CH: There are public schools, state schools, independent schools, international schools, state and private universities and different examination boards. It’s sometimes difficult to get departments to align let alone to seek some sort of alignment and standards by a district or region. The Bologna Agreement, where certain university degree equivalences were standardized was incredibly laborious and difficult to achieve. So, the observation is that if the challenges that we’re facing today are global, we need a response based on international cooperation. Hence the role of non-governmental organizations and all of the UN affiliated groups. But I think all of us working in the educational sector need to bear this in mind, and the way around it, or something to do to improve the situation, is to be in contact with stakeholders from different educational sectors. At our school, although we’re an international school and we’re, devoted to the education of our students we’re also constantly in exchanges with other schools, and through some of our outreach work via UNESCO, for example, educational ministries. The idea is that this will not only bring us together in our global imperative to face the SDGs, but it’s also a richness for every institution to have some synergy with an organization that’s different.
JG: You mentioned working with, stakeholders and exchanging ideas. As much as we want to provide to the students what we sell, the great ideas then underpin them, how do we align these with the competing interests of stakeholders?
CH: I think it’s misguided in 2023 to think of competition, especially if you’re in a school. Each school needs to look within at what their values are: what is our mission? What do we want for our students? If schools are trying to identify themselves in terms of what other schools are doing, I think they’ve lost their way from the start. So, I’d encourage all school leaders, as counterintuitive as it might seem, not to be swayed by too much market research and competitor analysis. I think that sort of corporate model will actually take you away from your core raison d’être which has to be connected to the people that you’re serving. With open source generative artificial intelligence, the knowledge economy, we have been a part of for the last decades, the way that information circulates, you might as well share instead of hoarding. I think that the days of hoarding and hiding are over when it comes education. It’s pretty pointless.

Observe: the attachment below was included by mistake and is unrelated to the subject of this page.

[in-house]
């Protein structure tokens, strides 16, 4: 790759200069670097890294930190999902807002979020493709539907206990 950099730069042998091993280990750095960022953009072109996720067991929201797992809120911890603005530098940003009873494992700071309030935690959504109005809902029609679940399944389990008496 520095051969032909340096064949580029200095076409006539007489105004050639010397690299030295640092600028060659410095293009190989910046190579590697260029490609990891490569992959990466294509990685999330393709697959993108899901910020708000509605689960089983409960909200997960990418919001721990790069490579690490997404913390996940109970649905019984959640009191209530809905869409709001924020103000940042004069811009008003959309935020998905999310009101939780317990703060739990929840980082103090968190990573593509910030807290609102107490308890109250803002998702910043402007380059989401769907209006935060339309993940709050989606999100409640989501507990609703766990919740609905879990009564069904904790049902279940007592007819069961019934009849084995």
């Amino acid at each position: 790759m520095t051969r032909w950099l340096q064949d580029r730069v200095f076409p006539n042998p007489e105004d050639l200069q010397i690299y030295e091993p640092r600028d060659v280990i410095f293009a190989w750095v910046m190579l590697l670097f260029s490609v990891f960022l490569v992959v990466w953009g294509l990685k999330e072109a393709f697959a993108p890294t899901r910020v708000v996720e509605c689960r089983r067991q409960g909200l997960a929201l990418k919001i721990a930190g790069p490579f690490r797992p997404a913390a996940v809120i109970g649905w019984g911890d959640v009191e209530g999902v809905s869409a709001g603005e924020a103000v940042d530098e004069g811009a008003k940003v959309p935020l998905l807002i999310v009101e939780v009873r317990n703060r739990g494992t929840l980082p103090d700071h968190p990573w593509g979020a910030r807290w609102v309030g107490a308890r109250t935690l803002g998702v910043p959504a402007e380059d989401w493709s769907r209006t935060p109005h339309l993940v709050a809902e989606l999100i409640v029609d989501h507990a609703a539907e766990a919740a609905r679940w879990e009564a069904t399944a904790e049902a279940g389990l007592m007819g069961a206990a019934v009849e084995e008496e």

JG: As a leader, how is coaching playing its part in moving international school staff towards their optimal selves. And how often do you have coaching sessions with your international school teachers and leaders?
CH: Well, if you look at our school, the International School of Geneva, all of the principals are certified coaches, or have gone through high-level coaching, or are doing that and have worked or are working with a professional coach. What this does, fundamentally, is it stops you thinking about yourself all the time, you decenter and you think much more about the person in front of you. And you realise that your job is to ask powerful questions and to create a framework around the person that you’re interacting with so that person might find within the keys to unlock potential. Coaching isn’t telling people what to do. It’s being a good listener and putting back some questions respectfully. The coach is there to create an environment that allows for personal growth.